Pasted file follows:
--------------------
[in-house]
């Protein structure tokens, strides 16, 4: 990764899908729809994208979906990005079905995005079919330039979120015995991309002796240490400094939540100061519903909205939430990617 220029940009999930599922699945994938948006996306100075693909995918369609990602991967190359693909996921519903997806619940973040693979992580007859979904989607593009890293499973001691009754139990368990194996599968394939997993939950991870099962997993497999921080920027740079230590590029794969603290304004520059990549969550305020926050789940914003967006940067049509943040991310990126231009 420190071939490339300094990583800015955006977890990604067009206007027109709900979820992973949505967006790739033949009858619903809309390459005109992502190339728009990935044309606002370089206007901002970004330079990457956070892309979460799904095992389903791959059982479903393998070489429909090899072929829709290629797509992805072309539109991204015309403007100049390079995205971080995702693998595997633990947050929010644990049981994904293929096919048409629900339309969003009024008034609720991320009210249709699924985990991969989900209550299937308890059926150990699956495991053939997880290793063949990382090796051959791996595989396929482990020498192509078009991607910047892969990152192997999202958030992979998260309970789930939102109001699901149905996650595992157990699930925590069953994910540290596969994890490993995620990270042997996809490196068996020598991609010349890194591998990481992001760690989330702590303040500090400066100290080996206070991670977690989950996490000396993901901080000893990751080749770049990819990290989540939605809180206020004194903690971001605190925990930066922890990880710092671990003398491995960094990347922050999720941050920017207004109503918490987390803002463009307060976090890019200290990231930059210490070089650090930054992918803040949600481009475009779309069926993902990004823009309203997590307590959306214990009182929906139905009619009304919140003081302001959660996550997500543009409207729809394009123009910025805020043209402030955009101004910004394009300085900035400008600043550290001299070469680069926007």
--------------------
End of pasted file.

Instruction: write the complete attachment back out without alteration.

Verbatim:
[in-house]
């Protein structure tokens, strides 16, 4: 990764899908729809994208979906990005079905995005079919330039979120015995991309002796240490400094939540100061519903909205939430990617 220029940009999930599922699945994938948006996306100075693909995918369609990602991967190359693909996921519903997806619940973040693979992580007859979904989607593009890293499973001691009754139990368990194996599968394939997993939950991870099962997993497999921080920027740079230590590029794969603290304004520059990549969550305020926050789940914003967006940067049509943040991310990126231009 420190071939490339300094990583800015955006977890990604067009206007027109709900979820992973949505967006790739033949009858619903809309390459005109992502190339728009990935044309606002370089206007901002970004330079990457956070892309979460799904095992389903791959059982479903393998070489429909090899072929829709290629797509992805072309539109991204015309403007100049390079995205971080995702693998595997633990947050929010644990049981994904293929096919048409629900339309969003009024008034609720991320009210249709699924985990991969989900209550299937308890059926150990699956495991053939997880290793063949990382090796051959791996595989396929482990020498192509078009991607910047892969990152192997999202958030992979998260309970789930939102109001699901149905996650595992157990699930925590069953994910540290596969994890490993995620990270042997996809490196068996020598991609010349890194591998990481992001760690989330702590303040500090400066100290080996206070991670977690989950996490000396993901901080000893990751080749770049990819990290989540939605809180206020004194903690971001605190925990930066922890990880710092671990003398491995960094990347922050999720941050920017207004109503918490987390803002463009307060976090890019200290990231930059210490070089650090930054992918803040949600481009475009779309069926993902990004823009309203997590307590959306214990009182929906139905009619009304919140003081302001959660996550997500543009409207729809394009123009910025805020043209402030955009101004910004394009300085900035400008600043550290001299070469680069926007």